Greystone was built for Tom Bright, brother of John Bright (who bought Willowbank in 1934 from the Boultbee estate.) Both their wives were named Dorothy. Bright oriented Willowbank to front onto the Niagara Parkway as that road was a make-work project during the Depression. Appleton Boys School was for dyslexics but ran out of money. The NOTL Conservancy bought Willowbank. The Conservancy president was Laura Dobson. Mary Bright (daughter of Tom) and her husband (Tom Urban) put up most of the money through the American Friends of Canada (Bluma Appel arranged with Lady Bird Johnson).

Their daughter Vicky Bright Broer and the foundation still sit on the Willowbank board and help with funding. They chose Julian Smith to head the school because they believed it should be run by a heritage architect. Smith has an international reputation. He is the former architect for Parks Canada and has served on the National Sites and Monuments Board. He was an adviser to UNESCO and other international organizations, something that was essential to the school.

Two people wrote to provide more information about the Queenston Quarry. (A third letter, written by Phyllis Babyk appeared in the Nov. 25 edition of The Lake Report.)

Joseph Solomon wrote:

Another local building constructed of Queenston Quarry rock, was the former Baptist Church in the village of Queenston. It is now a community centre. It was constructed by Adam Vrooman, an early settler to Niagara, who lived between Lines 6 and 7 on the Niagara Parkway.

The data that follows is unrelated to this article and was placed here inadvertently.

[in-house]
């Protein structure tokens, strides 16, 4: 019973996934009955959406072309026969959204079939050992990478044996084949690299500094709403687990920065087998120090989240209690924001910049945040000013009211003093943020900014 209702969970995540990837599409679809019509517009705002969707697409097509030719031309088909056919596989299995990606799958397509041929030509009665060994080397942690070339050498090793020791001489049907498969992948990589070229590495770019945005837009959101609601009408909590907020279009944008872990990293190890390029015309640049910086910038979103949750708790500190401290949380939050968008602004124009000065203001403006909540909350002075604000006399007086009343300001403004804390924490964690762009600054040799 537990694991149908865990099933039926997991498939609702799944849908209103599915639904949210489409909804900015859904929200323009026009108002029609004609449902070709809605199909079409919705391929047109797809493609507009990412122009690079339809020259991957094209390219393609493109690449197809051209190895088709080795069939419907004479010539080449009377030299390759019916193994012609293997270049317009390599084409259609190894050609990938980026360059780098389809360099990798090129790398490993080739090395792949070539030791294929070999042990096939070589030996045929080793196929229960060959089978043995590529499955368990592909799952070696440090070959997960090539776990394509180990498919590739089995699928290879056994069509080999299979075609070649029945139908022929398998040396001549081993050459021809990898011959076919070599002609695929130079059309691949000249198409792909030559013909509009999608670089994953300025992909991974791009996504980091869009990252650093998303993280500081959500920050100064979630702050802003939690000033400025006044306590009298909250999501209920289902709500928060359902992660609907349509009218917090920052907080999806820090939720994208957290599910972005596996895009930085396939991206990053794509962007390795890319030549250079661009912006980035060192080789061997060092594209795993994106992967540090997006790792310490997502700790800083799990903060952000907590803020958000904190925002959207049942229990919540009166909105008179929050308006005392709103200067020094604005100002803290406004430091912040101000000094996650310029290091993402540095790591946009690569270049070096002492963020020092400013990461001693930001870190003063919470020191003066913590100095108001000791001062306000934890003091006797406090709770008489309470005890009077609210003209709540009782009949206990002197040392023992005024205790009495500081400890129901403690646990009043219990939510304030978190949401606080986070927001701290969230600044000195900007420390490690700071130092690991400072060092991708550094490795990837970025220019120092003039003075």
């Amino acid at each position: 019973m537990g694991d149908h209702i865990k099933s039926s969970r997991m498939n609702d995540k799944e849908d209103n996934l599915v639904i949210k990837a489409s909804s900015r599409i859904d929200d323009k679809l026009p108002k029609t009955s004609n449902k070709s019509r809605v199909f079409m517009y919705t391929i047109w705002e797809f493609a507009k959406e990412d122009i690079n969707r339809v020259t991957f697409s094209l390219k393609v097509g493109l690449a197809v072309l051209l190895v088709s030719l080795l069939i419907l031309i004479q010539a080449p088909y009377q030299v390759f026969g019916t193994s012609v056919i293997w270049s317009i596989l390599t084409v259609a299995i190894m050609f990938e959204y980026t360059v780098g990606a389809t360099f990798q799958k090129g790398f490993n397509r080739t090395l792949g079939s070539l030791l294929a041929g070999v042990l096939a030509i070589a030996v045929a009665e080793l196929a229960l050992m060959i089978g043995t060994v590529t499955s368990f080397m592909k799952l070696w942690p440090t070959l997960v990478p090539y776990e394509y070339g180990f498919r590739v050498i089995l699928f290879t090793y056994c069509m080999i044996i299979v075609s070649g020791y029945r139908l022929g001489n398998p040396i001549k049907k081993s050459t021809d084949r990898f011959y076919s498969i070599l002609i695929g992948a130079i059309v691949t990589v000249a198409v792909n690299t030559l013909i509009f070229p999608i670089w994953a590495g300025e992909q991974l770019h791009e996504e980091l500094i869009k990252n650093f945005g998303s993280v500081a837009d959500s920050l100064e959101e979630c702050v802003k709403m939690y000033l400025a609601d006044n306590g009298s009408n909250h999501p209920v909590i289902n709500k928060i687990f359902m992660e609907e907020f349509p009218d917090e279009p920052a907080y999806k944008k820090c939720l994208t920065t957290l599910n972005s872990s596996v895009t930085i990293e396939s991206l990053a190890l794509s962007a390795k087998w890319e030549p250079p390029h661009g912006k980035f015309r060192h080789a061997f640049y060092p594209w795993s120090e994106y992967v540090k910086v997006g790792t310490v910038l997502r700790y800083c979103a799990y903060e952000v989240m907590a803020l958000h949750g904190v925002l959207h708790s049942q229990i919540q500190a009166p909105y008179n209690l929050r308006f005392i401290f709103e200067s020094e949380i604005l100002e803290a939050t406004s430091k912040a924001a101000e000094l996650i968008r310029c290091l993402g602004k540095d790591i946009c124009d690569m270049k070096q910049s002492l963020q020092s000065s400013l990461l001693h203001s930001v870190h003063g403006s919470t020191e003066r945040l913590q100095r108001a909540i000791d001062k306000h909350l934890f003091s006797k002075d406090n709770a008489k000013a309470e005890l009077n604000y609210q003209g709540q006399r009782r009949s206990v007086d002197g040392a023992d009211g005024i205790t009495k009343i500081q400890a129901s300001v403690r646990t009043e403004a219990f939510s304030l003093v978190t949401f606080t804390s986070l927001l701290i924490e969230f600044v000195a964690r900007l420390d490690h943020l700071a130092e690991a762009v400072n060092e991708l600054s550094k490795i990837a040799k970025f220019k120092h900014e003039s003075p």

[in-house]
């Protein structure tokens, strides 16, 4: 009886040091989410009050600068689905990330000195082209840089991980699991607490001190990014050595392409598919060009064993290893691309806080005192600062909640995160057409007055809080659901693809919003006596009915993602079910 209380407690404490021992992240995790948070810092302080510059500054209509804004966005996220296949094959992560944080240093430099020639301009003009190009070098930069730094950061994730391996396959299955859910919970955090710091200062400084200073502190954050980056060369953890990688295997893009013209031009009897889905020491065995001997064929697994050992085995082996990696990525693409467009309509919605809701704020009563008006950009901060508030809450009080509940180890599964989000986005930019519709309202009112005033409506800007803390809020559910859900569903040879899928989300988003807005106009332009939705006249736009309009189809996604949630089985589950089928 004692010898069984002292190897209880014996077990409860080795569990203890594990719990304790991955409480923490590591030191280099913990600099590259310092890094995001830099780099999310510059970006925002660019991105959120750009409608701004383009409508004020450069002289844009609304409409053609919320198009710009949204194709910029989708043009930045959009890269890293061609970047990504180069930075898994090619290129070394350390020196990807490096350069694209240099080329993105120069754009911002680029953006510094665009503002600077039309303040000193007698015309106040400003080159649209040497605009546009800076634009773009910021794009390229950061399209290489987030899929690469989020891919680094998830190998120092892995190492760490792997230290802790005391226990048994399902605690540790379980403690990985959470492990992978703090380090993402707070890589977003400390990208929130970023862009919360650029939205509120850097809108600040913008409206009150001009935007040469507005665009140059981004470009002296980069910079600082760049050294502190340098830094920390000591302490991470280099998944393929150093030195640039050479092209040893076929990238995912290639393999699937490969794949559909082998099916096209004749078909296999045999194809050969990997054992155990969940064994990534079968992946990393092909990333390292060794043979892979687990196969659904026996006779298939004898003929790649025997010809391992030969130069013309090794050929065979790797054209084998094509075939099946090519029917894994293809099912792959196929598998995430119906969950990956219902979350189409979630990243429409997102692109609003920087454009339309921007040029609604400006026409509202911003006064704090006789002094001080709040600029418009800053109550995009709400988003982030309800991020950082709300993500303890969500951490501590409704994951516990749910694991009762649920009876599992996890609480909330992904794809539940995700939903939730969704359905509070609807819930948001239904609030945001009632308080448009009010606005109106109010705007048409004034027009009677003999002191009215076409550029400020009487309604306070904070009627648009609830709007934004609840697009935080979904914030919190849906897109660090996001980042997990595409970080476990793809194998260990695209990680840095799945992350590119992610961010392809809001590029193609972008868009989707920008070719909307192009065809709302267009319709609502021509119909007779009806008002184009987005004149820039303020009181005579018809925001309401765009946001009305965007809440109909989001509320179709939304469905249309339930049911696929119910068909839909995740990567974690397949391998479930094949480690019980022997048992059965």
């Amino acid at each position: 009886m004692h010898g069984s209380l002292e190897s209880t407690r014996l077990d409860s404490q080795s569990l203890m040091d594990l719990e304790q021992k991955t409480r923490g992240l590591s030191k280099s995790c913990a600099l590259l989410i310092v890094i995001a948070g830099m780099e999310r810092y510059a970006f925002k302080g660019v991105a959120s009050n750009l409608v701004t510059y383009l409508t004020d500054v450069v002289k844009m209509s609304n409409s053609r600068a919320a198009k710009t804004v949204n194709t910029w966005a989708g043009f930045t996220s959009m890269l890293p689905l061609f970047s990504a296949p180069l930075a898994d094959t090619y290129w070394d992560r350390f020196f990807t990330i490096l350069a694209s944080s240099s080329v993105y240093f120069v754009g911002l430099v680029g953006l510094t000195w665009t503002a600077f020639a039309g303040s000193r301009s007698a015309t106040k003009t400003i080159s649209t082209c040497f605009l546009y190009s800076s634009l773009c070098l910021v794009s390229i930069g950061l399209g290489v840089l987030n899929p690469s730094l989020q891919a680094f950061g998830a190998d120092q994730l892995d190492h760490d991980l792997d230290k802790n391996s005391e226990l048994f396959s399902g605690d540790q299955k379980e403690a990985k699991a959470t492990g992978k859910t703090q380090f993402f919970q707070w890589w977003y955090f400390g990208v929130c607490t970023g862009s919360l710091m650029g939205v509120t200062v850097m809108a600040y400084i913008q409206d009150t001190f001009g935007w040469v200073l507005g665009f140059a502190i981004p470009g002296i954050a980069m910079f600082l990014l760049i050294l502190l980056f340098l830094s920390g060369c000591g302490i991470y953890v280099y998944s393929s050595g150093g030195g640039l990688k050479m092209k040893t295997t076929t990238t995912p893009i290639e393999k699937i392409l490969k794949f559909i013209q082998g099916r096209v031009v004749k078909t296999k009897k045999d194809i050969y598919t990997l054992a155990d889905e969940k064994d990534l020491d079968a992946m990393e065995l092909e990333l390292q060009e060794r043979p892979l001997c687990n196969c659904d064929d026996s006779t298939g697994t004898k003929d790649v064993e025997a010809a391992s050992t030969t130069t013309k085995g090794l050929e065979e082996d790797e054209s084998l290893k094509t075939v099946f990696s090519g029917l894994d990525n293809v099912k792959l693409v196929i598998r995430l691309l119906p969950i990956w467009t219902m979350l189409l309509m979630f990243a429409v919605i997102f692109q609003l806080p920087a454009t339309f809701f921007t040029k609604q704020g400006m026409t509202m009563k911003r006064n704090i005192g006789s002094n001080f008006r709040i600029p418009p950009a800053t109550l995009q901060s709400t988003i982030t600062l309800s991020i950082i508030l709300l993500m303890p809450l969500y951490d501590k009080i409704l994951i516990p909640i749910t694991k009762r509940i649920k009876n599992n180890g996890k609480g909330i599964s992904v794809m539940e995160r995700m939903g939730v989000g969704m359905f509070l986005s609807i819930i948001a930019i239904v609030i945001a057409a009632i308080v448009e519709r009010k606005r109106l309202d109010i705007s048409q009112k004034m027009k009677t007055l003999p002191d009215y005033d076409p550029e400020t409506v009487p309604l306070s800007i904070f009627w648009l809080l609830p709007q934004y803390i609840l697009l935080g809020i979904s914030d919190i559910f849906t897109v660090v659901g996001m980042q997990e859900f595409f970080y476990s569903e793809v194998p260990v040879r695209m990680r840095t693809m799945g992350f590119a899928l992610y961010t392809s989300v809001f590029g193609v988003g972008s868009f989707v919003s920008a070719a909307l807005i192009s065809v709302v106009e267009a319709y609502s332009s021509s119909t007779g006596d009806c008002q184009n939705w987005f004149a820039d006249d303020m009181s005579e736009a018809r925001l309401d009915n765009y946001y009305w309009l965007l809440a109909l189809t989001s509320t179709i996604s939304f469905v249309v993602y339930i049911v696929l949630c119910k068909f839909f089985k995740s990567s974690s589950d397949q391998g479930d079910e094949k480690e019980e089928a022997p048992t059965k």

He had a trade in stonemasonry and he hauled the Queenston Quarry stones on his horse-drawn wagon from the quarry to the church site where he fitted the stones and constructed the church. He was also responsible for bringing the Baptist faith to the Queenston area, first holding meetings at his residence and later at this church. His son became a Baptist minister.

I was surprised at your comments that there could be some 10 kilometres of tunnels and caverns under this quarry. The removal of stone was a surface proposition, however, the quarrying of lime for the cement mining by Usher could have been underground mining and resulted in the tunnels and from the natural caverns.

One of the associated quarry lots that supplied stone was on the Parkway road, some halfway up the escarpment to the Heights. There is a house on the side the hill across from the observation viewing area of the Niagara River. The circular driveway next to this house leading up to the stairs to Brock’s Monument was a depression in the hill from the quarry of stone.

On the same topic, Doug King wrote:

My grandfather purchased blocks from the Queenston Quarry to use for sculptures on Toronto buildings. Also, the Toronto post office, which later became the Air Canada Centre had tons of Queenston limestone in its construction.

When the building was dismantled, Priestly Demolition gave me about 200 tons of it. Two stone patios at my home were cut from some of this. The balance was cut into bird baths and benches. Some are on my property but the rest were donated to charity in recognition of Vic Priestly for his generosity. I still have a few blocks from the building in my backyard that I hope to sculpt into garden furniture.

Finally, I have to thank Kathy Thomas. Her family has been in the Queenston area for generations. It was she who brought the Queenston peach to my attention and she talked to me about the Larkin farm, now under the Ontario Power Generation reservoir. Kathy was out walking with her grandson in October and at the end of the lilac garden near the floral clock, they came across a small plot of ancient apple trees. The trees were probably part of the old farm. Kathy picked some of the apples and turned up at my door with Larkin apple crisp. It was wonderful.

Thanks again to everyone who reads this column.

More Niagara’s History Unveiled articles about the past of Niagara-on-the-Lake are available at: